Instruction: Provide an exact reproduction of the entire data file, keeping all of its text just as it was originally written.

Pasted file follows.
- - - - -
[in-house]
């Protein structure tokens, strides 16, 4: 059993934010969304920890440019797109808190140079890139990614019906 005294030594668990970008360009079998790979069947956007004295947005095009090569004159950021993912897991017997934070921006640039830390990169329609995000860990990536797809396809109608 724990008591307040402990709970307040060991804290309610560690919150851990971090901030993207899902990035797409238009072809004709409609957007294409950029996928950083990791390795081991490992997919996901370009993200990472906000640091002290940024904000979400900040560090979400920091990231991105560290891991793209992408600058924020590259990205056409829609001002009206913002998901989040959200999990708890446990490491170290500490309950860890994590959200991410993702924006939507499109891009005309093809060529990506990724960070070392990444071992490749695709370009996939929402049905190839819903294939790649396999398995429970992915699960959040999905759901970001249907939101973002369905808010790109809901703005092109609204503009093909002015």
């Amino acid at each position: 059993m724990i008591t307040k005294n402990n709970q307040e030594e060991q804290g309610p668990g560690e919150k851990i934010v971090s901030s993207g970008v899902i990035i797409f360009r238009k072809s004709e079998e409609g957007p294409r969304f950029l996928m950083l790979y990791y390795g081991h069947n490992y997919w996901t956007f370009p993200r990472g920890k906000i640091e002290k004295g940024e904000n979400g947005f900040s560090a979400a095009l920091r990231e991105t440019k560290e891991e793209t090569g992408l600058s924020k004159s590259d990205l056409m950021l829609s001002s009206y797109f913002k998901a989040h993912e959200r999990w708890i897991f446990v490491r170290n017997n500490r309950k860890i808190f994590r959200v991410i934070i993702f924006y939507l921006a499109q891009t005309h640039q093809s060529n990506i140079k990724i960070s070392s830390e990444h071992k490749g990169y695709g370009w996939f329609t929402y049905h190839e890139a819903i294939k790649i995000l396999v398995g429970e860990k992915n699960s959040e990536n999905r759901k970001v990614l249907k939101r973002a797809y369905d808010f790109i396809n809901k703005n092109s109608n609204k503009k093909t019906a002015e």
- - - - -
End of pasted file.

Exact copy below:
[in-house]
């Protein structure tokens, strides 16, 4: 059993934010969304920890440019797109808190140079890139990614019906 005294030594668990970008360009079998790979069947956007004295947005095009090569004159950021993912897991017997934070921006640039830390990169329609995000860990990536797809396809109608 724990008591307040402990709970307040060991804290309610560690919150851990971090901030993207899902990035797409238009072809004709409609957007294409950029996928950083990791390795081991490992997919996901370009993200990472906000640091002290940024904000979400900040560090979400920091990231991105560290891991793209992408600058924020590259990205056409829609001002009206913002998901989040959200999990708890446990490491170290500490309950860890994590959200991410993702924006939507499109891009005309093809060529990506990724960070070392990444071992490749695709370009996939929402049905190839819903294939790649396999398995429970992915699960959040999905759901970001249907939101973002369905808010790109809901703005092109609204503009093909002015």
């Amino acid at each position: 059993m724990i008591t307040k005294n402990n709970q307040e030594e060991q804290g309610p668990g560690e919150k851990i934010v971090s901030s993207g970008v899902i990035i797409f360009r238009k072809s004709e079998e409609g957007p294409r969304f950029l996928m950083l790979y990791y390795g081991h069947n490992y997919w996901t956007f370009p993200r990472g920890k906000i640091e002290k004295g940024e904000n979400g947005f900040s560090a979400a095009l920091r990231e991105t440019k560290e891991e793209t090569g992408l600058s924020k004159s590259d990205l056409m950021l829609s001002s009206y797109f913002k998901a989040h993912e959200r999990w708890i897991f446990v490491r170290n017997n500490r309950k860890i808190f994590r959200v991410i934070i993702f924006y939507l921006a499109q891009t005309h640039q093809s060529n990506i140079k990724i960070s070392s830390e990444h071992k490749g990169y695709g370009w996939f329609t929402y049905h190839e890139a819903i294939k790649i995000l396999v398995g429970e860990k992915n699960s959040e990536n999905r759901k970001v990614l249907k939101r973002a797809y369905d808010f790109i396809n809901k703005n092109s109608n609204k503009k093909t019906a002015e």